The Story Of Buckden Pike

Amid the dark pools and close-wrapping clouds on top of one of Yorkshire’s highest peaks, there stands an isolated war memorial. It’s hard to get to, needing a long and strenuous walk up Buckden Pike, a mountain that often swirls with mist and soaking rain, even when the valleys are lit by sunshine. Down in the grassy meadows, wooden signposts point up towards the ‘Polish War Memorial’, hidden on the moors.

Many walkers have no idea what the stone cross is for until they read the words on its base, and yet it holds an atmosphere of silence and respect. This small monument does something else too, telling a story that cuts through the confused fury of our current national debate on immigration.

In 1941, at the height of the Battle of Britain, a group of young Polish R.A.F airmen set out on training flight in a Wellington bomber. 19 year old Joseph (Joe) Fusniak was the rear gunner, and he remembered afterwards that the plane hit a sudden, mid-air blizzard.

While trying to find their bearings, inexperienced and without the modern instruments that save lives today, the pilot misjudged their position and the plane crashed onto the bleak moorland on top of Buckden Pike.

Joe struggled out of the remains of the gun turret, which had separated from the rest of the plane, and dragged himself on a broken ankle to discover the bodies of his friends lying in the snow and wreckage. One of them was still alive – the radio operator, Jan Sadowski – but barely conscious, and Joe knew the only way he could save his friend was to go for help.

The teenager set off into the teeth of a horizontal blizzard, using a piece of wreckage as a crutch, and crawling because he couldn’t walk.  A Yorkshire fox guided him off the mountain, which is why there is a statue of a fox’s head on the memorial today. Coming across the animal’s tracks, Joe guessed that it was making its way down to a farm “looking for chickens”. And so he followed the animal’s footsteps for agonising hours, until finally he spotted figures in the distance and called out for their help, before collapsing.

The Parkers, who found him, thought at first Joe was a downed German pilot because of his strong accent, and yet they carried him into their house and cared for him as best they could. They raised the alarm, and valiant attempts were made to try and reach the other injured crewman. But Buckden Pike was at its harshest that night, and by the time a local man finally made it to the crash site a day later, the young radio operator had died.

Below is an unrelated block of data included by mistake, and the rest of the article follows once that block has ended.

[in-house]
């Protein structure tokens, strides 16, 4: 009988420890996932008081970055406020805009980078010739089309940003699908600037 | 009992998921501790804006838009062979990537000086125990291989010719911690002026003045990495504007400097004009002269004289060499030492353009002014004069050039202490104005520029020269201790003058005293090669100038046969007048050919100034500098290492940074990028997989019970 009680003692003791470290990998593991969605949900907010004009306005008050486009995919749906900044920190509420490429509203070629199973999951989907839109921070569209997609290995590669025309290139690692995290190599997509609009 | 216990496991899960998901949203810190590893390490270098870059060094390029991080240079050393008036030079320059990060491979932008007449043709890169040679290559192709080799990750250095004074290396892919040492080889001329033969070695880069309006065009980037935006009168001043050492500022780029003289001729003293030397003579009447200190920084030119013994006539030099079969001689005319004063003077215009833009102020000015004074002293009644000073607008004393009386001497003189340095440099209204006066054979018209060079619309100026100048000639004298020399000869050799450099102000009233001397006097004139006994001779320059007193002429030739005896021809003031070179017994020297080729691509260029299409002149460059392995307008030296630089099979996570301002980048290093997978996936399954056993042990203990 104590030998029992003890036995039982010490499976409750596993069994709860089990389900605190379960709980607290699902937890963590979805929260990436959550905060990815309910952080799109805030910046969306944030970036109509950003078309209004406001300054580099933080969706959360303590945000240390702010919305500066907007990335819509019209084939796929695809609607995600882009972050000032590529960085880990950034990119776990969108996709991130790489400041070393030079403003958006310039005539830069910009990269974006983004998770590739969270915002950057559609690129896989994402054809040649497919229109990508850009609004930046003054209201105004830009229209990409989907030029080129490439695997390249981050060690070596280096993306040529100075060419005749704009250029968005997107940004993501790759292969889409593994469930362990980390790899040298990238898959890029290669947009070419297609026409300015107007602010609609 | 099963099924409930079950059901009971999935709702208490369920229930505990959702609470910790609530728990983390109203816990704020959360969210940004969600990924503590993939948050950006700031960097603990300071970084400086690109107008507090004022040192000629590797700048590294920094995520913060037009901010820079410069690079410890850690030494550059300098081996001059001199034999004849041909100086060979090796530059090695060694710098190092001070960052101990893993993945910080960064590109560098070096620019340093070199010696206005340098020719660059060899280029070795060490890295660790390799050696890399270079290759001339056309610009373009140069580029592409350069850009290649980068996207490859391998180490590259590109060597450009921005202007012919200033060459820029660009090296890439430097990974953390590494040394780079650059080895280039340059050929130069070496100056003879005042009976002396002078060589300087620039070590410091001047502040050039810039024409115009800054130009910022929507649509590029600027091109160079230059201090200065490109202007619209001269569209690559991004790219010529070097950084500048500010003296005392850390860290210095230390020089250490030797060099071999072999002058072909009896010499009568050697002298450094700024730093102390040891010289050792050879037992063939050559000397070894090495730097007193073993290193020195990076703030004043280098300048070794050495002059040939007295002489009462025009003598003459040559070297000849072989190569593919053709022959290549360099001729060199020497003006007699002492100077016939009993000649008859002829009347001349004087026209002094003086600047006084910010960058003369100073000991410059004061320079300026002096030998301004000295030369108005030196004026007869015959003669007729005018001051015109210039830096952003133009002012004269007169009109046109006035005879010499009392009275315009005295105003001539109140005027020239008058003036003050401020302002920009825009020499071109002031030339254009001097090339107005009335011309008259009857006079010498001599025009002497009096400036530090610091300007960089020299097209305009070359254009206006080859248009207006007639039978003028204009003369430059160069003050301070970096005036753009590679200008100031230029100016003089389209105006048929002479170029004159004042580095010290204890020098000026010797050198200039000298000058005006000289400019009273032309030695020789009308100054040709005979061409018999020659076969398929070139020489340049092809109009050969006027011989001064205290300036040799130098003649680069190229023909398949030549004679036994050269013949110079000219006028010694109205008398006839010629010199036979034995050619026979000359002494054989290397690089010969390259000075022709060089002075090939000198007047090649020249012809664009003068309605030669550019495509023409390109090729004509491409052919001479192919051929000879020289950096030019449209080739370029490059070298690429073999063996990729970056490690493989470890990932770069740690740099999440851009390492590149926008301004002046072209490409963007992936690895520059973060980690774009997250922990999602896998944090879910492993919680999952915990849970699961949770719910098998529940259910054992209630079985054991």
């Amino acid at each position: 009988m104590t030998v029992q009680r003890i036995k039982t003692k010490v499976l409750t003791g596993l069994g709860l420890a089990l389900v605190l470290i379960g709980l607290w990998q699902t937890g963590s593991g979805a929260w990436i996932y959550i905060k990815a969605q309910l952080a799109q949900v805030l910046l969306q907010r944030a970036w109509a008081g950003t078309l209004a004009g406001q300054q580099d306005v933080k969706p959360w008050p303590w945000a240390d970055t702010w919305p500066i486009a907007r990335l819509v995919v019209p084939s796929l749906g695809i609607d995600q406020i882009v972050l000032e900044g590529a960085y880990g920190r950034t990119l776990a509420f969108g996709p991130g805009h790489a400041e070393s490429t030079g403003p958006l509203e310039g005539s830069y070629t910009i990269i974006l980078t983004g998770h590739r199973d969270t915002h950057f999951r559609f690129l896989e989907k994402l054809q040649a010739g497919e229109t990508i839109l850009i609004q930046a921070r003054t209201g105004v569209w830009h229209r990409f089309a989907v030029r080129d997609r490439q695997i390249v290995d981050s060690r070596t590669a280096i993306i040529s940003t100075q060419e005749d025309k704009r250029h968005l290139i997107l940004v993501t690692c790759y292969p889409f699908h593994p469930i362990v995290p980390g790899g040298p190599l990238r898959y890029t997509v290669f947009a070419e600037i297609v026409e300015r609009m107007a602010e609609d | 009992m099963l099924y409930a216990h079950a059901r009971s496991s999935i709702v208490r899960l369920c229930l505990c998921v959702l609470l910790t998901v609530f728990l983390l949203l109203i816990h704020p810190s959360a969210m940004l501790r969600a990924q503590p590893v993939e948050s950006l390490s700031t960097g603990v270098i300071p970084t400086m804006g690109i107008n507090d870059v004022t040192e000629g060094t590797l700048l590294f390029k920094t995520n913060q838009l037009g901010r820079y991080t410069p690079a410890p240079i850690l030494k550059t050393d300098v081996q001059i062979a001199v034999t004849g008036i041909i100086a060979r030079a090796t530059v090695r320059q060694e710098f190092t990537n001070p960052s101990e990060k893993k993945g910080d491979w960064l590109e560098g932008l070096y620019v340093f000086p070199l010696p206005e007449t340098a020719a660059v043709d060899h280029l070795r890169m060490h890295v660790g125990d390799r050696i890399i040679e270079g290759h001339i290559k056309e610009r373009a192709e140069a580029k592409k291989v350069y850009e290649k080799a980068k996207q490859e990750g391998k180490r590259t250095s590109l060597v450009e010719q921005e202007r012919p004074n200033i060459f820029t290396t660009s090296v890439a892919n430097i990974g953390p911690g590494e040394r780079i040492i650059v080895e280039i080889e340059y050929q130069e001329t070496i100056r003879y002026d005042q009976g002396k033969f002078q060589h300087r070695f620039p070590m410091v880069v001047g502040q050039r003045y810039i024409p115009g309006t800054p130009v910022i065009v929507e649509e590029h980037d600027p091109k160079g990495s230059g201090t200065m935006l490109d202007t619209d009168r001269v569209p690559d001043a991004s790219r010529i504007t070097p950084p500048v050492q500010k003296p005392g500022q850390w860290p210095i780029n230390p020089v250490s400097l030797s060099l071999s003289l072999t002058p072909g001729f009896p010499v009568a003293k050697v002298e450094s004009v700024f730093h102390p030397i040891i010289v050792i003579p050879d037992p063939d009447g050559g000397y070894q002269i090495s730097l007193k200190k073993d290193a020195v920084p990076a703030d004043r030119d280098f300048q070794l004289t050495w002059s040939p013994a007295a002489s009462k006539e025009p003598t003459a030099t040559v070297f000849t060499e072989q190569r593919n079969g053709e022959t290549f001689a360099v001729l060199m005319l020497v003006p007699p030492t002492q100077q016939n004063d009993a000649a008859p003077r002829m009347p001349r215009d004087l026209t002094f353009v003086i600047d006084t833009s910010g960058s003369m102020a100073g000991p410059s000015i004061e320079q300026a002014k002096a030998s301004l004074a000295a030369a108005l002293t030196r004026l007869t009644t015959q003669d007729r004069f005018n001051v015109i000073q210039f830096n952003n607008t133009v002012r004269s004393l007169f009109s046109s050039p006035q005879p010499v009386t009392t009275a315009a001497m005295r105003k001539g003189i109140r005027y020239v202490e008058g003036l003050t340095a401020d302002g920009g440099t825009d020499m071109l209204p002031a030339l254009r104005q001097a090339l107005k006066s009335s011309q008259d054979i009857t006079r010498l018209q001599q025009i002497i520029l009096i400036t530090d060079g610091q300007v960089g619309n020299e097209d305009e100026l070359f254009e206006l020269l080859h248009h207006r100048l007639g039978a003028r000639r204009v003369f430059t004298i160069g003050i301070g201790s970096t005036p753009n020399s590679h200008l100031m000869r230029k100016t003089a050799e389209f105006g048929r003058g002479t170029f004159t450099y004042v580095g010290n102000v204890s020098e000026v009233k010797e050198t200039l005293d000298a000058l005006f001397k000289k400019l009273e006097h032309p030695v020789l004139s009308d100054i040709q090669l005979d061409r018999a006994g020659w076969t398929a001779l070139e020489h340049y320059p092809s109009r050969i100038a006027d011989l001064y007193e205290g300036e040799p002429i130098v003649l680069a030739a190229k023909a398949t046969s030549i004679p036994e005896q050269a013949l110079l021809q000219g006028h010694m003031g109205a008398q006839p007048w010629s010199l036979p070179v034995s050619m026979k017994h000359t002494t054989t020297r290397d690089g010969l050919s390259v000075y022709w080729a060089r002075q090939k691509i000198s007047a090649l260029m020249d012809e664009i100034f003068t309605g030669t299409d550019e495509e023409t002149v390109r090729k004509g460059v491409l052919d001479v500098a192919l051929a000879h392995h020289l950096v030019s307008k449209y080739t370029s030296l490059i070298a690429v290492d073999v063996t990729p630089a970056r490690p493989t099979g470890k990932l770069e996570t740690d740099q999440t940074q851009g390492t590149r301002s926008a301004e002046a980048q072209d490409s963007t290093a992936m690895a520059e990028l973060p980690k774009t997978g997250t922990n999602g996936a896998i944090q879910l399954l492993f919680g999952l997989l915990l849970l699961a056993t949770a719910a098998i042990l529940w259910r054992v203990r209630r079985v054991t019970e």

So here is a story of six young Polish RAF airmen whose British bomber went down on a Yorkshire moor, killing five of them.  At a time when patriotism is used by some as a veil for bigotry, we shouldn’t forget such debts. Britain fought off invasion thanks to the heroism of British citizens, but also thanks to the sacrifice of young men and women from around the world: pilots from 15 nations fought in the Battle of Britain.

But even this isn’t the tale that cuts through the modern fury on migration. When his ankle was healed Joe went back to the war, surviving prisoner of war camps and the Lamsdorf death march, returning to marry his English sweetheart. And then, in the 1970s, he came back to Yorkshire, to the bleak place where he’d lost his crewmates. He decided to erect a memorial to them, and to the kindness of the local family who’d found and helped him.

Once again he was aided by people from the surrounding villages, who helped him to get the necessary permissions, carried materials up to the mountaintop and worked with Joe to set the cross in its place. When the cross was vandalised years later, local air cadets set to work and repaired it. Every Remembrance Sunday, someone climbs the peak and lays a wreath there. Every day, walkers stop at the cross to read the inscription, or place their hands on the fox’s head and wonder.

Joe helped to create this nation – his friends gave their lives for it. Which is why the lonely memorial on top of Buckden Pike tells such a deep tale, because our links with people from other nations run this deep, even into our national myth of what it means to be British. Keep calm and carry on, and he did. A teenage migrant, who received a medal for bravery from King George VI. A modest man, whose efforts to remember his friends have become a part of a Yorkshire landscape and its community.

Copyright top image: IanS.

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